It has been observed that the 1 mg / kg hormone application in the bream prolongs the ovulation period and reduces the anomaly. In females, administration of 7.5 mg / kg GnRH with a single injection has been shown to induce ovulation over 80%. With optimum environmental conditions, spawning can take place all year round. Ovulation starts 48-72 hours after hormone administration. Ovulation may occur at different times of the day within a few days after hormone administration. About a week after ovulation begins, the time of ovulation of females in the population coincides with the same period. Ovulation usually occurs at sunset and at intervals of twenty-four hours. Since the population that will lay eggs is very sensitive to stress, stress factors should be eliminated during ovulation. Care should be taken not to make noise around.

During the ovulation season, some of the oocytes begin the vitellogenesis phase, while others go through the final stages of vitellogenesis. Therefore, vitellus material is found in the ovaries for a few months of the year. During the 3-4 month spawning period, female bream bream lays a total of 0.5-2 kg eggs per body weight. This value is equal to 0.5-2 times their body weight. This long and difficult egg production can only be supported by high quality and energizing foods. The content of the food given to sea bream rootstocks directly affects the quality of eggs and larvae. The quality of the live eggs is determined by the amount of eggs, the number of fat droplets, larvae hatching rates and the percentage of normal larvae. This situation is only possible if the rootstocks are fed with high quality feeds.




Live eggs are 0.9-1 mm in diameter and transparent. Normally, eggs containing a single drop of oil show pelagic properties. The egg membrane is transparent and thin. Micropile hole is approximately 14 microns in size. Lifeless or unfertilized eggs become opaque within a few hours and settle to the bottom of the tank. Single and double collector systems can be used to collect live eggs from the tanks. In the double system, waste materials are collected in the first collector. The water that passes here comes to the other collector and collects the eggs. The eggs provided should be placed in egg incubator systems (incubator tanks) at the same temperature as the environment in which they were collected. The temperature difference should not exceed ± 0.5 degrees. Egg hatching temperature should be between 16 and 18 degrees. Natural seawater salinity should be used in incubation systems. Eggs are placed in these systems at an average of 1.500- 2.500 pieces / lt. No light is used during the incubation period. 40-60% water change per hour is applied in the tanks.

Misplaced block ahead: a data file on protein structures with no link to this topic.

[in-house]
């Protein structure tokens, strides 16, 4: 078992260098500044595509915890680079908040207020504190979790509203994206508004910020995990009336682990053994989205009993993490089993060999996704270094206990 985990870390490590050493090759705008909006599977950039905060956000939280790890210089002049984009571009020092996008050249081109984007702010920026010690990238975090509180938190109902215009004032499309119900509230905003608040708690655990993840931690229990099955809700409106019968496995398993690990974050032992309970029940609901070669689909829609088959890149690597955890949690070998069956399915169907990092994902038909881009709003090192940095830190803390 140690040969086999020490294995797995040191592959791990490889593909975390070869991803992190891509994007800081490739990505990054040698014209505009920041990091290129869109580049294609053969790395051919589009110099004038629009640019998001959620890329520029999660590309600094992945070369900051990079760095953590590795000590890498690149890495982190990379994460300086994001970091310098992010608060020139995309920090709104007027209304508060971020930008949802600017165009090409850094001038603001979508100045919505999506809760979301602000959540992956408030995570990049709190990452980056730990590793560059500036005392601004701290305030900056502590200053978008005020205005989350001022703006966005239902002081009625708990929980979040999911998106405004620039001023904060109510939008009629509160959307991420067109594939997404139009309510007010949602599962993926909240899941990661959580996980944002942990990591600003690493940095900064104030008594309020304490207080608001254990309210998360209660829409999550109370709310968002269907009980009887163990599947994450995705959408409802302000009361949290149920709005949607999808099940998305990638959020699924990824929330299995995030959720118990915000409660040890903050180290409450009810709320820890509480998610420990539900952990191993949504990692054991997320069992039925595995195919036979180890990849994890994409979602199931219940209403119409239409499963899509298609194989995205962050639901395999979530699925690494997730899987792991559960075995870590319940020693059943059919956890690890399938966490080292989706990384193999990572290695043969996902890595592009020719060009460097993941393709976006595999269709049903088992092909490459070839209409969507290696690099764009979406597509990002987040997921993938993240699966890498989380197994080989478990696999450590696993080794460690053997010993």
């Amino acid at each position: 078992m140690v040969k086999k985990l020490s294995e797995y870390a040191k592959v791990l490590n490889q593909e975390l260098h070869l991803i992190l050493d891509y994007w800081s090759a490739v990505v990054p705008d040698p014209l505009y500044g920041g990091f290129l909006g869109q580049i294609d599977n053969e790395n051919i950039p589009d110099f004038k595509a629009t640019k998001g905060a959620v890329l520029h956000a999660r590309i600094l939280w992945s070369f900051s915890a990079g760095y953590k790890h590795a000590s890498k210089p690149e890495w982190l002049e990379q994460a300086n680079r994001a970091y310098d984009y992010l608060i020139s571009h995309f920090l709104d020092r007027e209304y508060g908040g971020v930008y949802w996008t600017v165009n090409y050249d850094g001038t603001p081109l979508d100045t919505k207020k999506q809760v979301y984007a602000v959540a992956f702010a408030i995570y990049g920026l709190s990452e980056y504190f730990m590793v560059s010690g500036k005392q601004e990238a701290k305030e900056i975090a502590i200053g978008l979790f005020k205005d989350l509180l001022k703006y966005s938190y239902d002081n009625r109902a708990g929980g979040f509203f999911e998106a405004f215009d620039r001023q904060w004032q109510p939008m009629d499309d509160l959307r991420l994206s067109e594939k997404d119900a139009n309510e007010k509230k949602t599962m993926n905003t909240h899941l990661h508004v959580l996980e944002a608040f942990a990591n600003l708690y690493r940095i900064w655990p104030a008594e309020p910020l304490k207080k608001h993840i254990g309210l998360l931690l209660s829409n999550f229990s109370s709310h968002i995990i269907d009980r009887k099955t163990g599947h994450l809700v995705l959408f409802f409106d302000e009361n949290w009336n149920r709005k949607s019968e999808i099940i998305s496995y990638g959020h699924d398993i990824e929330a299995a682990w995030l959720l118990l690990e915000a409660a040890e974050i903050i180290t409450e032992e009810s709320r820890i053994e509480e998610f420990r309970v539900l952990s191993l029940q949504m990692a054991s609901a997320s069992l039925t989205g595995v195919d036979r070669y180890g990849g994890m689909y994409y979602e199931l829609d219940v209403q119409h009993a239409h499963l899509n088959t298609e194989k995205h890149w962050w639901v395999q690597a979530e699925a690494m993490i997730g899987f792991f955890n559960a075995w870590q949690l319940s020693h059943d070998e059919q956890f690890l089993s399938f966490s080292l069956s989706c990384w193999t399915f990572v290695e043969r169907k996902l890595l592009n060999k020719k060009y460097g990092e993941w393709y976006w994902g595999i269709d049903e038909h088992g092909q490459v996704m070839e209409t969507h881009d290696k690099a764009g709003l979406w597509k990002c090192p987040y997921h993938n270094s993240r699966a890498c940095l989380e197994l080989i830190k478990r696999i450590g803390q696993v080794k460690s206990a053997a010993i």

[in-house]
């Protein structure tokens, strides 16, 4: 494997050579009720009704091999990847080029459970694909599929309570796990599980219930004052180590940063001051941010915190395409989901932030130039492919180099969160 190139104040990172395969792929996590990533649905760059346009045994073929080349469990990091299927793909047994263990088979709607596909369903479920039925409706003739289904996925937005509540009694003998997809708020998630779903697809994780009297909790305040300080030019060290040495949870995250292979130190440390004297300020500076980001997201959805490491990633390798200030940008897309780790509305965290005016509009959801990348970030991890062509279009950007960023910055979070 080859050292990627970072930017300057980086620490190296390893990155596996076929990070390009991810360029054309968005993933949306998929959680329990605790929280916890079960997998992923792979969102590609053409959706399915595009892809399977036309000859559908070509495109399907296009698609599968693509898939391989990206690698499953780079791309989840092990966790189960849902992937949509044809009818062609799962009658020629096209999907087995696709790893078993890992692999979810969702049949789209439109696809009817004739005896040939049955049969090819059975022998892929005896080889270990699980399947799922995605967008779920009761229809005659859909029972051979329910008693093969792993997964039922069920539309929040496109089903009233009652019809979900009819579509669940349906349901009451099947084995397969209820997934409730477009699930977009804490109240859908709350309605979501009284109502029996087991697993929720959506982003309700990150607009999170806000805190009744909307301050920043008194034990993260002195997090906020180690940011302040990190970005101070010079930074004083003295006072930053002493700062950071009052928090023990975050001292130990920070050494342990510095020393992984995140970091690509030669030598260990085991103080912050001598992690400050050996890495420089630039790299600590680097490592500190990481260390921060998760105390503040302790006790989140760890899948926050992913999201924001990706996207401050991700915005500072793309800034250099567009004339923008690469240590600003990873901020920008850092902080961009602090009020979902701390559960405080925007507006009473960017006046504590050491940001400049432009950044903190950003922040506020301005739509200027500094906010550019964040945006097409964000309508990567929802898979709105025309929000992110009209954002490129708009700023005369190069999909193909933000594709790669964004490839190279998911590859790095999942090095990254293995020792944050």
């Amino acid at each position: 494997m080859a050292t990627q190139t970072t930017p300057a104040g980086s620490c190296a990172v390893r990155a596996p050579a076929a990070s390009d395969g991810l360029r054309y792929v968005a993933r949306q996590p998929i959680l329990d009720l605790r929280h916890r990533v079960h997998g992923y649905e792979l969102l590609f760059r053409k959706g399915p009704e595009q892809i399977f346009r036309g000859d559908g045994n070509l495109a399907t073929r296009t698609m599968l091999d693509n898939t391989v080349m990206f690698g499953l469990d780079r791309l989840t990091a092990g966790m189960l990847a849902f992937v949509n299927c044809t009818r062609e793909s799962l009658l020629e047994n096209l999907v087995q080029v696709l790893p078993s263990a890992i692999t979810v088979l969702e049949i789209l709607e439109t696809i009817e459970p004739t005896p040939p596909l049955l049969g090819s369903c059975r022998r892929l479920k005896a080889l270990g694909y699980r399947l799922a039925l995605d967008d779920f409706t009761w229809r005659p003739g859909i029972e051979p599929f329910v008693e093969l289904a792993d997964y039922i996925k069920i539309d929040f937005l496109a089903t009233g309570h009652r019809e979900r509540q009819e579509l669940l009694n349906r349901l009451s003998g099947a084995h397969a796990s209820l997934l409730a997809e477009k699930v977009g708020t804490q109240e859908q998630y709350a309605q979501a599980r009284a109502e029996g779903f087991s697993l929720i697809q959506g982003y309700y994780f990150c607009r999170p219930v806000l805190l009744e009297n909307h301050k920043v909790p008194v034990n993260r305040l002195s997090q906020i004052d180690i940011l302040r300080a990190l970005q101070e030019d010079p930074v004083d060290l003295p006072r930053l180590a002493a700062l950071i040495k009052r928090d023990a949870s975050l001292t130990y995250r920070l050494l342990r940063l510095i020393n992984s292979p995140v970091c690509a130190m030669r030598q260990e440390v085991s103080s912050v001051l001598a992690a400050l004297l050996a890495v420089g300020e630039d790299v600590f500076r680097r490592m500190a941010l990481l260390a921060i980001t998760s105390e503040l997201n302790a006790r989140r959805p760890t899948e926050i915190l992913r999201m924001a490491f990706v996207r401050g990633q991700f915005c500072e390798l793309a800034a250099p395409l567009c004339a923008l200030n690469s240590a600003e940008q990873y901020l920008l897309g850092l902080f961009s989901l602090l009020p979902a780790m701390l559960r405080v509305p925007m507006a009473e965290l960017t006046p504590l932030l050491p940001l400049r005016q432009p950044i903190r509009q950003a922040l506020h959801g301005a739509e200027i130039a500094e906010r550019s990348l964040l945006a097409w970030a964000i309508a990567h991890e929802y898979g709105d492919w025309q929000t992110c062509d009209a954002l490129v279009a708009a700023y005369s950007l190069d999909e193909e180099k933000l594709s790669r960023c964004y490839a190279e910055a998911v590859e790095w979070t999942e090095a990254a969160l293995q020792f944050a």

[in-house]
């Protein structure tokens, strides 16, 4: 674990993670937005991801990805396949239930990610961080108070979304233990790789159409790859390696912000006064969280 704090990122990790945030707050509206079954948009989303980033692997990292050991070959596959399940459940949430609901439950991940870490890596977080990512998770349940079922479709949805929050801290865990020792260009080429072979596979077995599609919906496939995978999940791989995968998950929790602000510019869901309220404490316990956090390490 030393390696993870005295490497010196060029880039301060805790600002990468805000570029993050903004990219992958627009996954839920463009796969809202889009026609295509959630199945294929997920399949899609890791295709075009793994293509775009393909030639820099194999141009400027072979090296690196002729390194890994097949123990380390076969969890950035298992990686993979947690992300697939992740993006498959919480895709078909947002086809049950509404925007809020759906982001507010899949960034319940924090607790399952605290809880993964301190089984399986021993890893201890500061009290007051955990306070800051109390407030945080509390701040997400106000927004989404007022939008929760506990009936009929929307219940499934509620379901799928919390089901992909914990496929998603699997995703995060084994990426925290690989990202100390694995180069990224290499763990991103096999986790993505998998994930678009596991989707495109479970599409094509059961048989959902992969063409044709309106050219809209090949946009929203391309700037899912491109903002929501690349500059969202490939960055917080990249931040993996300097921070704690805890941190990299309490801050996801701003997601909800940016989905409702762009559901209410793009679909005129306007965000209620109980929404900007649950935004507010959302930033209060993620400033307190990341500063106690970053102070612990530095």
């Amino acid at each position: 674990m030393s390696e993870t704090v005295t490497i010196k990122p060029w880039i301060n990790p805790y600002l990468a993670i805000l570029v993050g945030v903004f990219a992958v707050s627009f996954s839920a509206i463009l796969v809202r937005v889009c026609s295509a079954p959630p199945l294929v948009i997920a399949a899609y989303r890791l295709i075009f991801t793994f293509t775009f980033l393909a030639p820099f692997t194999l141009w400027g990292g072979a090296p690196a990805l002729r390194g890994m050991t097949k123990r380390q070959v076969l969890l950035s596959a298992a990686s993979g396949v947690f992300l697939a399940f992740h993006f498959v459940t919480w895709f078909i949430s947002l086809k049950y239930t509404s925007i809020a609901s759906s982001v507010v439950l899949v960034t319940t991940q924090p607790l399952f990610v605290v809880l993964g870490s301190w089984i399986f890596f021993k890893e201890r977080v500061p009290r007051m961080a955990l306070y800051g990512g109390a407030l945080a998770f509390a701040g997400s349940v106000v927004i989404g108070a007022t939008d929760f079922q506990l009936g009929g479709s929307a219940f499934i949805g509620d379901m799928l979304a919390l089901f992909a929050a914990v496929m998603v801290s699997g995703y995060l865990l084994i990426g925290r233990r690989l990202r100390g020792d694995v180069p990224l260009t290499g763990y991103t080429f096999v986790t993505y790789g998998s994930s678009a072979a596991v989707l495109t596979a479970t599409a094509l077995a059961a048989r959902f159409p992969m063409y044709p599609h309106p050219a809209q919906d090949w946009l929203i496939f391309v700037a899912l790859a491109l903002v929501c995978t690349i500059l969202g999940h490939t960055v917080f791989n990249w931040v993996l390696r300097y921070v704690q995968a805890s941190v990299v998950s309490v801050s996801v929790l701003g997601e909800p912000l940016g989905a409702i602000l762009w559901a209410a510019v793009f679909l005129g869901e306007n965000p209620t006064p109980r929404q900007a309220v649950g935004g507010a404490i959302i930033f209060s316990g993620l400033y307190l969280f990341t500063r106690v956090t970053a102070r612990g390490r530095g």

Top: Cleaning the sea water used in larva production by passing it through high pressure sand filters.

Bottom: Temperature regulation in hatchery production facilities. (heat exchanger system)




Sea bream prelarvae are approximately 2.6-2.8 mm in length when hatched. Vitellus sac diameters are 0.9-1 mm. There is a drop of oil 0.2-0.22 mm in diameter on the posterior part of the vitellus sac. Mouth and anus are closed. The head is small compared to the body, the eyes are large and without pigment. Pigmentation is yellow and black. Initially yellow pigments are found in a row in the anal and sides. The vitellus sac is surrounded by a waterproof membrane under the head. The pectoral fin is formed first horizontally and then vertically on the third day. Instead of the single fin, there is a primordial fin that starts on the top of the head and extends to the vitellus sac by wrapping the whole body. This fin expands the surface of the larva to stay above water and meet the need for oxygen. The otalites, which are the organs of balance, are behind the eyes and the nostrils are not fully developed.

The digestive system is irregular and shaped like a straight tube. Pancreatic and liver organs have been formed, but there are no glands and lipid reserves. Most of the food sac is absorbed before the mouth is opened. The total increase in height in the prelarvae and the decrease in vitellus are closely related and are under the influence of temperature. Quickly consumed vitellus is not good for larvae growth, although it creates a sudden increase in height. When the vitellus is absorbed at low temperatures, the height increases late and the total dyeing becomes more. The low movement of the larva during this period reduces the energy consumption and the energy expended is used in the organelle development of the larva. At very low temperatures, deformations are seen in the body of the larva. In the larvae, the postlarval stage begins with the opening of the mouth and anus and the onset of color in the eyes. Air sac formation can be observed from the fourth day after the opening of the mouth and anus. The first stage of the normal development of the sac occurs when the larva is five days old and 4 mm tall. If swelling does not occur, the pouch preserves its primitive appearance but is not functional. The second stage of development occurs on the twentieth or twenty-second days, when the larva is about 7-8 mm tall. When the larva reaches 5-6 mm in height, thorns are seen on the anterior gill cover. Single fins are formed, 7-8 mm in length, first the tail, then the dorsal and anal. When it is 13 mm tall, the fins take their final shape. During this period, the melanophores accumulate to form horizontal, black bands all over the body.